One of the big reasons, honestly, that Larry and I wanted to do this particular episode was to give us a chance to feature the terrible, horribly out-of-date JVC linear editing machine before we threw it off a bridge or something.  This was the machine that Larry and I both cut our teeth on (#old) in high school as we were creating embarrassing videos at whim (#FranksAndBeansLite).  We never, ever, ever actually used it in the production of an actual episode, and as the video featured on the tiny screens (#KillSwitch) can testify to, as it flickers and jumps, it would have been a disaster if we had even tried for novelty’s sake.  Why didn’t we just film that damn scene over again?  I can’t even guess, other than to guess (#hypocrite) that we were trying to go with a very conversational, improvisational approach to the episode come hell or high water.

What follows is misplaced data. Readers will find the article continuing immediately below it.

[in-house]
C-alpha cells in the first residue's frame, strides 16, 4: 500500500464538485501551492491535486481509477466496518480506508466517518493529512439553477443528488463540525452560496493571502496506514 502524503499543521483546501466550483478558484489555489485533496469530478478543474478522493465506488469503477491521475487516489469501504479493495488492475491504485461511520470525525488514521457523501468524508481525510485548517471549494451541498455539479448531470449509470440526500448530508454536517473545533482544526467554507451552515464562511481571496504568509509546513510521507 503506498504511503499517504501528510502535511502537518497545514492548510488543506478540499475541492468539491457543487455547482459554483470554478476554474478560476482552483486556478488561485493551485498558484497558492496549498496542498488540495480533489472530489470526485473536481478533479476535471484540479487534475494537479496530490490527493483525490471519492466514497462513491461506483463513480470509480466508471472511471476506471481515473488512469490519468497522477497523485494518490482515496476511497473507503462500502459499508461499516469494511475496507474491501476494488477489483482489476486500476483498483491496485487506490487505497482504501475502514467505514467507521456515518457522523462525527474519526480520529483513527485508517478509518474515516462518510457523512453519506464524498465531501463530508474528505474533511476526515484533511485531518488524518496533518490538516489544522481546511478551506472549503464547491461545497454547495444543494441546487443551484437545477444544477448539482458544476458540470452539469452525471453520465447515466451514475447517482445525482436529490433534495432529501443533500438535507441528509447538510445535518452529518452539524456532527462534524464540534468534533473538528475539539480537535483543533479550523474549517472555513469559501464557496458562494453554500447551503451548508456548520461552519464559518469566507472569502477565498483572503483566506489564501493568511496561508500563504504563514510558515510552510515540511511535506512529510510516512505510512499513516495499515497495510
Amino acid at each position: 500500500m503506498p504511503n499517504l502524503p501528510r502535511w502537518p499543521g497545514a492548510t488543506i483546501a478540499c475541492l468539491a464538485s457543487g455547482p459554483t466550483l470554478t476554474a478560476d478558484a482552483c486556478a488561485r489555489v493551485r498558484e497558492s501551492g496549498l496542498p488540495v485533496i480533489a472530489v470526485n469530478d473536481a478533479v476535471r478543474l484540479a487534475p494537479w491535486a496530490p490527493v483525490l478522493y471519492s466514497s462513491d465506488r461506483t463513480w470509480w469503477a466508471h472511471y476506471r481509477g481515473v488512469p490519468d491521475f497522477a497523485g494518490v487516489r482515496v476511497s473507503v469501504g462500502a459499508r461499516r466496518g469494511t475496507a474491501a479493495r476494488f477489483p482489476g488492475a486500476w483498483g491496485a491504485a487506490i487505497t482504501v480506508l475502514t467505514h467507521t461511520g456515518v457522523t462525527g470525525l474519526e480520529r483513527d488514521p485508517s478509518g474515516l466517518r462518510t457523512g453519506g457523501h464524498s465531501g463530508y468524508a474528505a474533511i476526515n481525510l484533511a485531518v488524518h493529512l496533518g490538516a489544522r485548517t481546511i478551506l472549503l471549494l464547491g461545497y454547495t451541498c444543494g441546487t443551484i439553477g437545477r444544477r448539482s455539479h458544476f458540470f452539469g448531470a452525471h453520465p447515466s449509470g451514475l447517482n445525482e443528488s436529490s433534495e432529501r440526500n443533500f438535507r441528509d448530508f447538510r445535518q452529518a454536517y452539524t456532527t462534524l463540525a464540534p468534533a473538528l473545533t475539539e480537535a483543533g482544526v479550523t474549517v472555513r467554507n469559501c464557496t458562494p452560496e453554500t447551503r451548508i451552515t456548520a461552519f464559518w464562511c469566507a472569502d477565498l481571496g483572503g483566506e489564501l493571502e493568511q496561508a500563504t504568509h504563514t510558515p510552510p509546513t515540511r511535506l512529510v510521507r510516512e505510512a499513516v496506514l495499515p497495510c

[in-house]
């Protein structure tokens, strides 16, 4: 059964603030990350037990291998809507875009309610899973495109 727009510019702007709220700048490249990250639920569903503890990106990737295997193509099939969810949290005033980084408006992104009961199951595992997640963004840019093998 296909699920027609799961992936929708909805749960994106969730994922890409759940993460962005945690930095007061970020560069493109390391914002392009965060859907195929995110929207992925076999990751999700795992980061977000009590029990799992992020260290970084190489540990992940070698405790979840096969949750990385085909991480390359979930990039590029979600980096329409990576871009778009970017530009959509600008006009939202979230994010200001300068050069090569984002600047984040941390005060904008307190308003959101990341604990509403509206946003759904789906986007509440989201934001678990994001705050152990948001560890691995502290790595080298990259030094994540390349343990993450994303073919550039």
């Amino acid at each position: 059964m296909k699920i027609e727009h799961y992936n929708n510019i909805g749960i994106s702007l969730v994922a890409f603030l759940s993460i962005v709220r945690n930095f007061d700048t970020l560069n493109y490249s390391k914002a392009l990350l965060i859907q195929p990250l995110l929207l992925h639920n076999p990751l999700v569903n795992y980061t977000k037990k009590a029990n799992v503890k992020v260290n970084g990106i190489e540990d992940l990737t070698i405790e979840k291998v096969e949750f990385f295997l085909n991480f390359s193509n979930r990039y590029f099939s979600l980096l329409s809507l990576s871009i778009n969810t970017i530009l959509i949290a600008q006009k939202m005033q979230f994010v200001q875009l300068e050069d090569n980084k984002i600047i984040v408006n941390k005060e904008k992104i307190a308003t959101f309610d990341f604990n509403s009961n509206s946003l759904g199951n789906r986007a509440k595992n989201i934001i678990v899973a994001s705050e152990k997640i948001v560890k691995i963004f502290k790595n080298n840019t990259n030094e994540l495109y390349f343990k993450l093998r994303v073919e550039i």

My tiny scene near the end does a good job at capturing the essence of Franks and Beans, the irreverent nature and the fact that we’ll always go for a joke regardless of how crass it might be (#toilethumor).  Rest assured that in real life, I only come up with ideas in a highly sterile, hypoallergenic room with no furniture and four bright white walls with, perhaps, a hole in the middle of the floor where I can, in moments of despair, jump to my death in the event a good idea never does come to me (#gallowshumor).  But isn’t it fun to pretend that I do come up with ideas for Franks and Beans in mundane, common places like the shower, in the car or on the can?  Only the Shadow knows (#pulphumor).

Our highly-anticipated NO! ending (#noooo) features Larry’s at the time…I think…new piece of technology, the PlayStation 3, otherwise known as the gaming system that refuses to play “Return Fire” for the original PlayStation, no matter how awesome a game it is.  In fact, I remember playing that game in high school as well.  #Synchronicity!


Blog 36 – The Last Straw